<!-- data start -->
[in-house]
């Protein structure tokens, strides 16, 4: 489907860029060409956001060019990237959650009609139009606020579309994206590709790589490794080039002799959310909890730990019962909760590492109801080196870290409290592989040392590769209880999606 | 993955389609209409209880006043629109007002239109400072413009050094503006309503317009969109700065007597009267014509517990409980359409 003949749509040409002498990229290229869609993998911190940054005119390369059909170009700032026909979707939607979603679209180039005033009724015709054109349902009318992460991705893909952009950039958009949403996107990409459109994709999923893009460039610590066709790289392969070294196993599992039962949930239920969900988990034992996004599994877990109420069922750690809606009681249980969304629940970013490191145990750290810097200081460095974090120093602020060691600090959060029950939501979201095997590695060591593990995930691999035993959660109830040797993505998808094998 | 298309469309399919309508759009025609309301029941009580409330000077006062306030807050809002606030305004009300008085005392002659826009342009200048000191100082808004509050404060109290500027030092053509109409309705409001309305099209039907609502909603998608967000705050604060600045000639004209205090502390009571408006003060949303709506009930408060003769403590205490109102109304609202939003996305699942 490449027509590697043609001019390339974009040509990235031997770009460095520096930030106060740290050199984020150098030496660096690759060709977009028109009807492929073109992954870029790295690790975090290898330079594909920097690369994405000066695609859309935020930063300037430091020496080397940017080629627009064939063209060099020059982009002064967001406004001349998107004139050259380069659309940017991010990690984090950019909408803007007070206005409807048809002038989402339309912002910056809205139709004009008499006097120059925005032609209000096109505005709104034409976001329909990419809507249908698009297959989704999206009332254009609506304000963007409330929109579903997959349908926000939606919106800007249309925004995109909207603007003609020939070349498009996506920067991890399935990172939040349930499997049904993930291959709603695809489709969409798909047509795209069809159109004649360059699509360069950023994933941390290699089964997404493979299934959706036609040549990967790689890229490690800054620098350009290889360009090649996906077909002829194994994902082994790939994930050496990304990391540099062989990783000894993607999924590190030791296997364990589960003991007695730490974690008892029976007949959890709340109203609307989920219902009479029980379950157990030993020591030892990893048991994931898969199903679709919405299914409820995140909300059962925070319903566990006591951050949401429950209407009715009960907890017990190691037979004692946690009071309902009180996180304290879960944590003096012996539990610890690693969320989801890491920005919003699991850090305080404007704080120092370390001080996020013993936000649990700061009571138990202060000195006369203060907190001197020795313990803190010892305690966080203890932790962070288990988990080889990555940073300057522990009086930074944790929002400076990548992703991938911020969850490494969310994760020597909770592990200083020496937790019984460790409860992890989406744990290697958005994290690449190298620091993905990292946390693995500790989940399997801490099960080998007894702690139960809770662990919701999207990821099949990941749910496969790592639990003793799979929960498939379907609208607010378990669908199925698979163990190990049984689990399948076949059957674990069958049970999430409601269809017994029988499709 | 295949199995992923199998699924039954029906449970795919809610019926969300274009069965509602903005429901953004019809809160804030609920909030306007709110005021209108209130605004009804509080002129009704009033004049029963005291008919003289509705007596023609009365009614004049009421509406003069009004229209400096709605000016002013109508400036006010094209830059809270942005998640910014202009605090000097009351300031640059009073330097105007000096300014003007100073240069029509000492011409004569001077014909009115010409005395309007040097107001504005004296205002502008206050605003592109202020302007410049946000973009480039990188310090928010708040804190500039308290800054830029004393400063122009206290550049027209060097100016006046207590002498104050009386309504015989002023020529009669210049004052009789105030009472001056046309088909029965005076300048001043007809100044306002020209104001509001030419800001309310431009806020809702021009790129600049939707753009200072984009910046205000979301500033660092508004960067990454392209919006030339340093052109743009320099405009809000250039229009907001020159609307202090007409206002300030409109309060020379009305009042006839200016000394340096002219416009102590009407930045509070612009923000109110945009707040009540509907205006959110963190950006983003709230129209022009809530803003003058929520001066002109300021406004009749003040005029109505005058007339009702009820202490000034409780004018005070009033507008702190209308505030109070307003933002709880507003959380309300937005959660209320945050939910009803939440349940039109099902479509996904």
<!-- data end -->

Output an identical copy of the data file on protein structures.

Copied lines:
[in-house]
């Protein structure tokens, strides 16, 4: 489907860029060409956001060019990237959650009609139009606020579309994206590709790589490794080039002799959310909890730990019962909760590492109801080196870290409290592989040392590769209880999606 | 993955389609209409209880006043629109007002239109400072413009050094503006309503317009969109700065007597009267014509517990409980359409 003949749509040409002498990229290229869609993998911190940054005119390369059909170009700032026909979707939607979603679209180039005033009724015709054109349902009318992460991705893909952009950039958009949403996107990409459109994709999923893009460039610590066709790289392969070294196993599992039962949930239920969900988990034992996004599994877990109420069922750690809606009681249980969304629940970013490191145990750290810097200081460095974090120093602020060691600090959060029950939501979201095997590695060591593990995930691999035993959660109830040797993505998808094998 | 298309469309399919309508759009025609309301029941009580409330000077006062306030807050809002606030305004009300008085005392002659826009342009200048000191100082808004509050404060109290500027030092053509109409309705409001309305099209039907609502909603998608967000705050604060600045000639004209205090502390009571408006003060949303709506009930408060003769403590205490109102109304609202939003996305699942 490449027509590697043609001019390339974009040509990235031997770009460095520096930030106060740290050199984020150098030496660096690759060709977009028109009807492929073109992954870029790295690790975090290898330079594909920097690369994405000066695609859309935020930063300037430091020496080397940017080629627009064939063209060099020059982009002064967001406004001349998107004139050259380069659309940017991010990690984090950019909408803007007070206005409807048809002038989402339309912002910056809205139709004009008499006097120059925005032609209000096109505005709104034409976001329909990419809507249908698009297959989704999206009332254009609506304000963007409330929109579903997959349908926000939606919106800007249309925004995109909207603007003609020939070349498009996506920067991890399935990172939040349930499997049904993930291959709603695809489709969409798909047509795209069809159109004649360059699509360069950023994933941390290699089964997404493979299934959706036609040549990967790689890229490690800054620098350009290889360009090649996906077909002829194994994902082994790939994930050496990304990391540099062989990783000894993607999924590190030791296997364990589960003991007695730490974690008892029976007949959890709340109203609307989920219902009479029980379950157990030993020591030892990893048991994931898969199903679709919405299914409820995140909300059962925070319903566990006591951050949401429950209407009715009960907890017990190691037979004692946690009071309902009180996180304290879960944590003096012996539990610890690693969320989801890491920005919003699991850090305080404007704080120092370390001080996020013993936000649990700061009571138990202060000195006369203060907190001197020795313990803190010892305690966080203890932790962070288990988990080889990555940073300057522990009086930074944790929002400076990548992703991938911020969850490494969310994760020597909770592990200083020496937790019984460790409860992890989406744990290697958005994290690449190298620091993905990292946390693995500790989940399997801490099960080998007894702690139960809770662990919701999207990821099949990941749910496969790592639990003793799979929960498939379907609208607010378990669908199925698979163990190990049984689990399948076949059957674990069958049970999430409601269809017994029988499709 | 295949199995992923199998699924039954029906449970795919809610019926969300274009069965509602903005429901953004019809809160804030609920909030306007709110005021209108209130605004009804509080002129009704009033004049029963005291008919003289509705007596023609009365009614004049009421509406003069009004229209400096709605000016002013109508400036006010094209830059809270942005998640910014202009605090000097009351300031640059009073330097105007000096300014003007100073240069029509000492011409004569001077014909009115010409005395309007040097107001504005004296205002502008206050605003592109202020302007410049946000973009480039990188310090928010708040804190500039308290800054830029004393400063122009206290550049027209060097100016006046207590002498104050009386309504015989002023020529009669210049004052009789105030009472001056046309088909029965005076300048001043007809100044306002020209104001509001030419800001309310431009806020809702021009790129600049939707753009200072984009910046205000979301500033660092508004960067990454392209919006030339340093052109743009320099405009809000250039229009907001020159609307202090007409206002300030409109309060020379009305009042006839200016000394340096002219416009102590009407930045509070612009923000109110945009707040009540509907205006959110963190950006983003709230129209022009809530803003003058929520001066002109300021406004009749003040005029109505005058007339009702009820202490000034409780004018005070009033507008702190209308505030109070307003933002709880507003959380309300937005959660209320945050939910009803939440349940039109099902479509996904």